It’s embarrassing for any executive or professional to forget the name of the person you just met, but it’s not life-changing. It’s the other working memory lapses that have a much bigger impact on your relationships and your career: consistently veering off course during a conversation, interrupting people because you’re afraid you’ll forget what you want to say, or arriving late for important meetings because once again you got caught up in a phone call.
It’s not just frustrating for you – but for everyone else around you. No matter how good your intentions are, weak working memory will wreak havoc with your results.
The significance of working memory to your overall performance cannot be overstated. It is the linchpin to all other executive functions. If it’s in top working order, other executive functions will be too. When prioritizing, working memory helps you remember – in the moment – all possible priorities while you sort through them. When planning, working memory helps you hold in your head all the details that you need to make time for. Regulating your emotions requires you to remember what you’re trying to achieve – despite the pull of strong feelings.
You may be accomplished and highly intelligent and still struggle with working memory. When you do, the contrast between your intellectual ability and your ability to execute consistently can have a devasting impact on your self-concept. No matter how smart you are, or how much you care, the people around you may judge you for these working memory lapses and not who you truly are. Worse, you may be judging yourself.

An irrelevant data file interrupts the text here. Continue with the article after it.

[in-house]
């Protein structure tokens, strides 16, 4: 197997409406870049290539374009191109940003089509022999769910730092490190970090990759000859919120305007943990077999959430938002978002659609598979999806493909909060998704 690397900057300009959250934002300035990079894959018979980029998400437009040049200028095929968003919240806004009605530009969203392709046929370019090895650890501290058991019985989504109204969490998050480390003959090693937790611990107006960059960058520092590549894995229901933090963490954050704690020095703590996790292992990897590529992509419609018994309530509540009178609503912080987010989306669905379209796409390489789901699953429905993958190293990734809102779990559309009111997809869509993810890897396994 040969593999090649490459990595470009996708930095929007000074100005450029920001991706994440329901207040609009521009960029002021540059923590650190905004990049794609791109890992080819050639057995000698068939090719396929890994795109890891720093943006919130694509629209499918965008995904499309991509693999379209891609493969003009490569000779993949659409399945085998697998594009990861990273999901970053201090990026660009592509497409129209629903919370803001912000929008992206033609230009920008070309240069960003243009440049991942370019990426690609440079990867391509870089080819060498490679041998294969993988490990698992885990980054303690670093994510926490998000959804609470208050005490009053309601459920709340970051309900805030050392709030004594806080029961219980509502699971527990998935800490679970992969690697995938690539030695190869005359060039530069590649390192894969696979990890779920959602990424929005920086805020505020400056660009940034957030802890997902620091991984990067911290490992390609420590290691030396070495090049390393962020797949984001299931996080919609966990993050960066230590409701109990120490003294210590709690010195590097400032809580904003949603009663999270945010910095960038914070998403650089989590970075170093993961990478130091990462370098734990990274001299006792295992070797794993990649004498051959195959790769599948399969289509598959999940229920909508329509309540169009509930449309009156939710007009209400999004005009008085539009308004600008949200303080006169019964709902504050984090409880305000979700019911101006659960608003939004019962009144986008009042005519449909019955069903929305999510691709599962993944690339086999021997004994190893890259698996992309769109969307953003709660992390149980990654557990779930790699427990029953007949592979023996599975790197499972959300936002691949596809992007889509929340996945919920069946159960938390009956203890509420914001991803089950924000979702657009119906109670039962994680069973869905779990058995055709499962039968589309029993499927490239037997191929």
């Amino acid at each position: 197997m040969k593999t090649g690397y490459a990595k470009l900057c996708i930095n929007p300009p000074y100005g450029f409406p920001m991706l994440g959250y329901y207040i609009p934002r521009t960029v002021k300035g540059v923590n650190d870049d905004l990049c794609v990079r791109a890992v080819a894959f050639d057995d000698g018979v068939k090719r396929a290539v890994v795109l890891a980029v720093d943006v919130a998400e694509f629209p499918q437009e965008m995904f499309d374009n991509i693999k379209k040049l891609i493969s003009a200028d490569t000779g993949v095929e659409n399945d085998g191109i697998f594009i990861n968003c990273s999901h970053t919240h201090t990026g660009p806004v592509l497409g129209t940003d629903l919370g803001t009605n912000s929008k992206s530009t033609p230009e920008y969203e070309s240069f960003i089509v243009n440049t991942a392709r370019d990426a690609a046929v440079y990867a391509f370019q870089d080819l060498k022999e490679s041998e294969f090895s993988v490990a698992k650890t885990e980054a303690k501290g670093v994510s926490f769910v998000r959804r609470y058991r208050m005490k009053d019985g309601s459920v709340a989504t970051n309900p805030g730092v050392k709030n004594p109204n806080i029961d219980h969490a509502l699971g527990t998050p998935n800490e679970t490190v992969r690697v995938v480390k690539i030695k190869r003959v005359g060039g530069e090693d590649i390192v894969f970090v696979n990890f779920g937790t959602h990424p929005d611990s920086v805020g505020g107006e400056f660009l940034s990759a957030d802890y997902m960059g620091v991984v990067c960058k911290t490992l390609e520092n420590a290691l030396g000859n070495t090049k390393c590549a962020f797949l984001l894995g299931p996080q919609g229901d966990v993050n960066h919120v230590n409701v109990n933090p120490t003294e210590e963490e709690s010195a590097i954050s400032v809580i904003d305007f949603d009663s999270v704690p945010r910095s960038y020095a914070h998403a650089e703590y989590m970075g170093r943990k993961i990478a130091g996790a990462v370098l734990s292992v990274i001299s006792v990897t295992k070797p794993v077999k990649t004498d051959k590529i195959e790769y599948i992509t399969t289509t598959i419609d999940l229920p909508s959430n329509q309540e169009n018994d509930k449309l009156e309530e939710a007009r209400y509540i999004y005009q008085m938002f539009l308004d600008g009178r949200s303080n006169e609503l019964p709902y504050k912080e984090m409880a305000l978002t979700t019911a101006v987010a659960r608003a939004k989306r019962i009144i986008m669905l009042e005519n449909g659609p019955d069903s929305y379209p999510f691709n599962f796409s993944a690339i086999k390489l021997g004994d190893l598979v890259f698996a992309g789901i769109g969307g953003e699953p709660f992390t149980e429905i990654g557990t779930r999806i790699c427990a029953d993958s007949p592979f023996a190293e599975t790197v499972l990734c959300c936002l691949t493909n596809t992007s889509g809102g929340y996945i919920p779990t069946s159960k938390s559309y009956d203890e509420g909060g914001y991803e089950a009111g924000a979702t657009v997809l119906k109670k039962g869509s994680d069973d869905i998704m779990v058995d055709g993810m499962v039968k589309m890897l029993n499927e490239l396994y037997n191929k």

Here are some ways to support your working memory:
- Identify when you will need memory strategies
You are unique. Know your strengths and weaknesses. Great memory strategists know themselves and have a tool kit for every occasion. Good strategies are efficient, automatic and flexible.
- Assume you’ll forget – everything
Never assume you’ll remember something just because it’s front of mind right now. Your brain needs a strategy to remember it 30 minutes from now. Or tomorrow.
- Create your own external hard drives
Visuals are essential. Plans, agendas, and a central notebook are all great. Whatever method you choose, it should be in plain sight. If you have to open a device, or look for the post-it-note, you’re giving your working memory one more thing to remember – which will definitely not help you.
- Create visual memory
This is a good trick for someone with solid inner vision. Put the idea into your mind’s eye. See it. Experience it. Describe it to yourself. When time comes to remember it, go to your mind’s eye to find it.
- Say it out loud
As you say it out loud to yourself or another person, really pay attention to the words. If you forget names, repeat that person’s name and look at them while focusing on connecting their name to what you know about them.
- Chunk information
Practice categorizing or chunking items that go together and focus on the chunk, not the detail. Your working memory remembers chunks of information much better than 30 odd details.
Pay attention to your working memory and show the world – and yourself – just how amazing you are!